In the wake of a horrific shooting at a Newtown, Conn., elementary school, here is an overview of the state’s gun laws.

According to the National Rifle Association's website, Connecticut residents do not need a state permit to buy shotguns or rifles. For handguns, they must obtain a permit to carry one, a permit to purchase the gun, and a license. No state permit is required to possess rifles, shotguns or handguns.

When it comes to assault weapons, Connecticut has some of the country's most stringent laws. Despite the expiration of a federal ban on assault weapons, Connecticut "basically banned semi-automatics," according to Michael Hammond, a legislative consultant to the organization Gun Owners of America.

“You can’t import them, and as a practical matter, you can’t own them in the state of Connecticut," Hammond said.

Residents can choose whether to conceal or openly carry a firearm. In 2011 a man in Wallingford, Conn., sued his town’s police department after he was charged with disorderly conduct for carrying a gun into a pool hall, but a court ultimately ruled in favor of the arresting officer. In 2012, New Britain amended an old ordinance requiring people to carry legal firearms in the open, bringing the town’s laws in line with the rest of the state.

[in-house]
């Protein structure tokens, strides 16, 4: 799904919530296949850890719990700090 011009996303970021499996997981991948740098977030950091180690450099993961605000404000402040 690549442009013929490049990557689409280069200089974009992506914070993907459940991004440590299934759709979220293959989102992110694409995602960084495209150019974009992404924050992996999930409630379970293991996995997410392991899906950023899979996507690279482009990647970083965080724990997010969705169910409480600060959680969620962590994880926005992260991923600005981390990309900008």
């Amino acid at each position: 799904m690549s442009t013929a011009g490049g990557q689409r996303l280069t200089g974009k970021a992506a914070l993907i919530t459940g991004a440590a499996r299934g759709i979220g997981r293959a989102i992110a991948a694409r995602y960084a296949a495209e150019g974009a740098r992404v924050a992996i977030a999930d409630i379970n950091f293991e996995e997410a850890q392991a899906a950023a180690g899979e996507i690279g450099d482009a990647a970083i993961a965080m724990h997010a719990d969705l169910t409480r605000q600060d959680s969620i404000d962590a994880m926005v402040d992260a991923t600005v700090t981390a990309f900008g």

“The state takes a position that it is not against the law to carry [a firearm] exposed," said T. William Knapp, secretary of the Connecticut Board of Firearms Permit Examiners. "There is no requirement that it be concealed.”

The Brady Campaign to Prevent Gun Violence, a national organization advocating for tougher gun control, gives Connecticut 58 out of a possible 100 points, enough to give Connecticut the country’s fourth-strongest set of gun laws.